Vascular dementia is the broad term for dementia associated with problems of circulation of blood to the brain. There are a number of different types of Vascular dementia. Two of the most common are Multi-infarct dementia and Binswanger's disease.
This is the most common form of Vascular dementia. Multi-infarct dementia is caused by a number of small strokes, called mini-strokes or Transient Ischaemic Attacks (TIA). The strokes cause damage to the cortex of the brain, the area associated with learning, memory and language. Symptoms may include severe depression, mood swings and epilepsy.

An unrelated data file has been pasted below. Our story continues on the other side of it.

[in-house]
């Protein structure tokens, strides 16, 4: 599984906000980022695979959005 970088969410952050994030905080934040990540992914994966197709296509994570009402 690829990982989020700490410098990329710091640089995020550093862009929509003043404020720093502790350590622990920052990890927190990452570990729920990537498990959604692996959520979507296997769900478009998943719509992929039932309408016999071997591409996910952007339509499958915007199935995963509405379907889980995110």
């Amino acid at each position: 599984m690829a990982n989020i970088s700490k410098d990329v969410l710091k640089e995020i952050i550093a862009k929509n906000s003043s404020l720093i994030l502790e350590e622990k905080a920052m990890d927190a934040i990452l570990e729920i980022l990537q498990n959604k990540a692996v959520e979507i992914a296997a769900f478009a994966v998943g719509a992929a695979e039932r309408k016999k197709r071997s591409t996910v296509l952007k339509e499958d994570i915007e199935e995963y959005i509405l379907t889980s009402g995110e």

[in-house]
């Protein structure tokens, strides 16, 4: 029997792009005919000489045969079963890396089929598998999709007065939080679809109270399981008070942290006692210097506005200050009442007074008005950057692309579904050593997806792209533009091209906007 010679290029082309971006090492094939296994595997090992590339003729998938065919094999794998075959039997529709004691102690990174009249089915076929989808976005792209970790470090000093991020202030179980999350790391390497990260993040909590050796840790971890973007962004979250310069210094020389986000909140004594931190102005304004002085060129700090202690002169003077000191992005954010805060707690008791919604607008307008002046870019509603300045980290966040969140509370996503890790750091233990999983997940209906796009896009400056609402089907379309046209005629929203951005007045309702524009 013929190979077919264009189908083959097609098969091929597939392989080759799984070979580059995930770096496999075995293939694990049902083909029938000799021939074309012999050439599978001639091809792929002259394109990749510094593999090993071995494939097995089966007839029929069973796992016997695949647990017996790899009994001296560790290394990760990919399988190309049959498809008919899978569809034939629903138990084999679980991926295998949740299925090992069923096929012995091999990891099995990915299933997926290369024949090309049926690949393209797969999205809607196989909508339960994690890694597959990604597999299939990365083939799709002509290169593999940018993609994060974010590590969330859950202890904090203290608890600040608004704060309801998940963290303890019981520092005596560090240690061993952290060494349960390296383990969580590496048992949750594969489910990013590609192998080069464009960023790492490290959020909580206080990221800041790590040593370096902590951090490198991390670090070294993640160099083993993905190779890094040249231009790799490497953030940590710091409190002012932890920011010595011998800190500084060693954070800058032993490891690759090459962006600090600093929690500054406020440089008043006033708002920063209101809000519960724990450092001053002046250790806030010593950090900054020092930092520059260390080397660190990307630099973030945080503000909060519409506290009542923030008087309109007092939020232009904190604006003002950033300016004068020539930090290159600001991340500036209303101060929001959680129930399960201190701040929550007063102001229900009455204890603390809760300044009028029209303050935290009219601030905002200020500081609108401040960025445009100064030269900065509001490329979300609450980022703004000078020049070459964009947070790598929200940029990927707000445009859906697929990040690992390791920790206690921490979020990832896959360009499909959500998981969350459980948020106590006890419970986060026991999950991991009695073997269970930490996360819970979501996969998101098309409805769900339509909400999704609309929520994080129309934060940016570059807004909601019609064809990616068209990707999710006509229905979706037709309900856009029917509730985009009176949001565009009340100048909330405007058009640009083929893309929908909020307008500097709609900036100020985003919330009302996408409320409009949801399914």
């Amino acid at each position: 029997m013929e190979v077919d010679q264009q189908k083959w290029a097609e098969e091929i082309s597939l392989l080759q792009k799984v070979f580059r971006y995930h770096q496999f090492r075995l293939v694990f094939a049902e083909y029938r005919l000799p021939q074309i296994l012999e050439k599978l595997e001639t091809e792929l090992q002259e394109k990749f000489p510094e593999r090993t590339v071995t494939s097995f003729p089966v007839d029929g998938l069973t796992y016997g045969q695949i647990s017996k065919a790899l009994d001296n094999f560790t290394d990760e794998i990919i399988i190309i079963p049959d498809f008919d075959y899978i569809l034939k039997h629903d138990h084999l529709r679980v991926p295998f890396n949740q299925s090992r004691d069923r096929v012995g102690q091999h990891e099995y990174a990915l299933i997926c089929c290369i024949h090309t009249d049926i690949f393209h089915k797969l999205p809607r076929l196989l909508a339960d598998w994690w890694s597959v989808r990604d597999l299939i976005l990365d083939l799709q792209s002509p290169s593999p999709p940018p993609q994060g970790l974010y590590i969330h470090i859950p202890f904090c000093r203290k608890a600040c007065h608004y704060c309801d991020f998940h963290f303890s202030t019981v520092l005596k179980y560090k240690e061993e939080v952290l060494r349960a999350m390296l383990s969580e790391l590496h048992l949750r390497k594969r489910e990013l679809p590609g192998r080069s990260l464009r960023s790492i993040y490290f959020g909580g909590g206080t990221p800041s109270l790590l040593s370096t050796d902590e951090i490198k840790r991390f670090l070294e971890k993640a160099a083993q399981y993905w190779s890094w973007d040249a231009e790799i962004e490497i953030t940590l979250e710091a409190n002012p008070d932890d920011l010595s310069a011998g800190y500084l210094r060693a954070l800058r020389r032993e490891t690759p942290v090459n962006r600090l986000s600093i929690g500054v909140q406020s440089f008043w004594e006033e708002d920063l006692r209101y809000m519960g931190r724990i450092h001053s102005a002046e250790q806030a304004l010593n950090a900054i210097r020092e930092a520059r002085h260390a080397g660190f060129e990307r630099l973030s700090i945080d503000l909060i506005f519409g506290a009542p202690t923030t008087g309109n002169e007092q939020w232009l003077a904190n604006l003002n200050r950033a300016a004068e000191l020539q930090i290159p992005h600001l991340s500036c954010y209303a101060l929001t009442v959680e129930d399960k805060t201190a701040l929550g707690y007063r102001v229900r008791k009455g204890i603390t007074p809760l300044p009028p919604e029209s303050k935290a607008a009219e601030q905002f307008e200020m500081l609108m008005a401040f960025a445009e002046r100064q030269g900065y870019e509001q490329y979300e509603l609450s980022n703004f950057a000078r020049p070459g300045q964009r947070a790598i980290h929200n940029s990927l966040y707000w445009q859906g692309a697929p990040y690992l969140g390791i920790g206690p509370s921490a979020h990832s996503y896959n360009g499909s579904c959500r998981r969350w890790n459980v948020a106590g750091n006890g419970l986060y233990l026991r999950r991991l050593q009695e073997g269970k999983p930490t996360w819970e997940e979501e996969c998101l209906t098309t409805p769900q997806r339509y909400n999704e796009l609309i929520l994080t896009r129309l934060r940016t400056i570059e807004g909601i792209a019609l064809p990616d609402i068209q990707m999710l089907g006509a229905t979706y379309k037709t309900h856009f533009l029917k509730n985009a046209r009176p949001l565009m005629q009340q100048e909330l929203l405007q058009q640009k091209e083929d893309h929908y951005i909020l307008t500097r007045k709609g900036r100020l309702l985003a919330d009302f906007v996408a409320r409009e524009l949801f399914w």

Binswanger's disease (also known as Subcortical vascular dementia)
As with other Vascular dementias, it is associated with stroke-related changes. It is caused by high blood pressure, thickening of the arteries and inadequate blood flow. Symptoms often include slowness and lethargy, difficulty walking, emotional ups and downs and lack of bladder control early in the course of the disease. Most people with Binswanger's disease have, or have had, high blood pressure.
One single large stroke can sometimes cause Vascular dementia depending on the size and location of the stroke.
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